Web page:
I thought the point of this and similar discussions was to uncover what Tolkien thought and put into his works. In this thread, Galin and Vir have put forward the argument quite exhaustively that Tolkien designed Eru after God, the God of his Catholic faith. This is really the truth of the matter, as extensive research has shown. This being the case, Eru cannot have caused or willed in any manner the evil of Morgoth. Melkor had his freedom, and Eru allowed him to use it, just as Tolkien was brought up believing Lucifer was given his freedom by God to use for good or to abuse for evil. Evil is not a thing of itself. It is a negation of the good, and nothing of itself. Obviously though, as things progress in Tolkien's universe, as in the real world, Morgoth and all those who consistently identify themselves with evil will in some way give "form" to that which itself formless.

As to the contention that evil has the upper hand here--so what? When has that changed the conception of what is good and what is evil? And more to the point, did Tolkien change his understanding of what God is, and therefore of his Eru, in order to reflect that evil in the world seems triumphant? Rather the reverse. His story takes on a sad tone, because good people are constantly having to fight against evil and never to find rest for long during their earthly lives. But he always shows, even in his "prophecies" about the End, that good triumphs over evil. He always proves in the long run that people can suffer and die, but if they do it for the right reason their sacrifices are not in vain. This is again, and well proven to be, a manifestation of Tolkien's Catholic faith.

Those who want to understand Tolkien's subcreation must first understand Tolkien. There is only so far we can interpret a body of work without acknowledging what its author had in mind.

Gandalf
Well said Gandalf-O. Happy Elf Smilie
Even were Iluvatar a complete clone of our own perceived God then it makes no difference Gandalf.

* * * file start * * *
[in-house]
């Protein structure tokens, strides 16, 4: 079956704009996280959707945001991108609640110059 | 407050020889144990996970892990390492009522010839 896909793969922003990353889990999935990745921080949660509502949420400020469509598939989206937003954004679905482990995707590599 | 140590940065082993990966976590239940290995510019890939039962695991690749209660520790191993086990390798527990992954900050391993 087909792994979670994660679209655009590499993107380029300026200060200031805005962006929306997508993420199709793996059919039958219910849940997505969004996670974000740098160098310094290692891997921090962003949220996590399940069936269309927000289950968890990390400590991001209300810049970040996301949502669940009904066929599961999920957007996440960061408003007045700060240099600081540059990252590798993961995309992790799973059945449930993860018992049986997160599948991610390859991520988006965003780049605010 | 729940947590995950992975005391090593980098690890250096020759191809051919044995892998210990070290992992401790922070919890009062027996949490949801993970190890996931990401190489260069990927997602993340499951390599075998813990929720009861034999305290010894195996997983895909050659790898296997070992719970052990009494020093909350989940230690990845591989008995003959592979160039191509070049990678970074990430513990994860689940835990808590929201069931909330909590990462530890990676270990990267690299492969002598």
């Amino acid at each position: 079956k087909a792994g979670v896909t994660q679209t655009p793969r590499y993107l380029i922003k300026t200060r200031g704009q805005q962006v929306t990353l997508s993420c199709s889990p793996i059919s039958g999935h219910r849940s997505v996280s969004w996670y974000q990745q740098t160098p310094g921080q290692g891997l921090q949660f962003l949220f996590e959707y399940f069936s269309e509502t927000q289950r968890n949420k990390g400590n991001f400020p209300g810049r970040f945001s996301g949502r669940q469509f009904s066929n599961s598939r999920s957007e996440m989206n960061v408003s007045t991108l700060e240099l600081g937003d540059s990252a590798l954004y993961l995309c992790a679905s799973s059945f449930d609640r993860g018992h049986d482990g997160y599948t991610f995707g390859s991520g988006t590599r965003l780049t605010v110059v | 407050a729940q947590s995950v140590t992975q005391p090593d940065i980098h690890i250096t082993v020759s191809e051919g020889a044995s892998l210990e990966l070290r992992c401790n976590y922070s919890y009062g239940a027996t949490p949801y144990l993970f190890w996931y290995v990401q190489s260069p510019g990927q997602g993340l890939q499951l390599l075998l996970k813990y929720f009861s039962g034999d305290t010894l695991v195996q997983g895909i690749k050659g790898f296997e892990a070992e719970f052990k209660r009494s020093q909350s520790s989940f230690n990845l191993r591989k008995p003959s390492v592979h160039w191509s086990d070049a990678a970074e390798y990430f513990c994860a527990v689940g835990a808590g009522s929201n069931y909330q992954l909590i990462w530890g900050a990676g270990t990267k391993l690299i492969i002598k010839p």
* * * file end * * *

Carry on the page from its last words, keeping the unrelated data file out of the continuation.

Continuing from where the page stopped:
If Iluvatar knows all, he knew about the evil of Melkor before he even created him. Therefore by creating Melkor he created evil. Its perfectly simple. I am not saying tht Eru wasn't based on our own God, but if he was all-knowing then he must have known of the evil of Melkor to come. Simple as.
I beg to differ here, but I stick to my point about extremes. There can be no good without evil, no dark without light. Just look at it as an excercise in comparison. Nothing can be dark without having light to compare it with. How can you have evil unless good is disrupted? Or have good unless evil is eased by it? It's all a matter of perception of opposites: hard versus soft, light versus dark, good versus evil, male versus female.
If everything was always absolutley good, then there would be no good, for there was no evil to compare it to and thus give it its definition.

Just like if you had never seen or tasted a bad cookie, and had only ever eaten the best ones the shop sold. To you, who has never tasted anything different they would simply be cookies, but if you tasted a bad one, then you would say that the ones your used to would be good.

You must experience the opposite becuase you can appreciate something.
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Even were Iluvatar a complete clone of our own perceived God then it makes no difference Gandalf. If Iluvatar knows all, he knew about the evil of Melkor before he even created him. Therefore by creating Melkor he created evil. Its perfectly simple. I am not saying tht Eru wasn't based on our own God, but if he was all-knowing then he must have known of the evil of Melkor to come. Simple as.


More generally speaking, if someone were to come to this thread and expound upon the logic behind the Riddle of Epicurus he or she might be introducing an interesting idea about God, yet the question of whether or not JRR Tolkien thought God 'caused' evil to be would still remain.

If someone were to come to this thread and expound upon Manichæism, or argue against dualistic thinking through Zen, he or she would not necessarily be illuminating Tolkien's position on this point -- interesting though each idea or argument would probably be, and no matter how logical each seemed when argued. I'm certainly not against reading lots of interesting posts about God or dualistic thinking, or whatever, but connecting a given idea to Tolkien is another matter.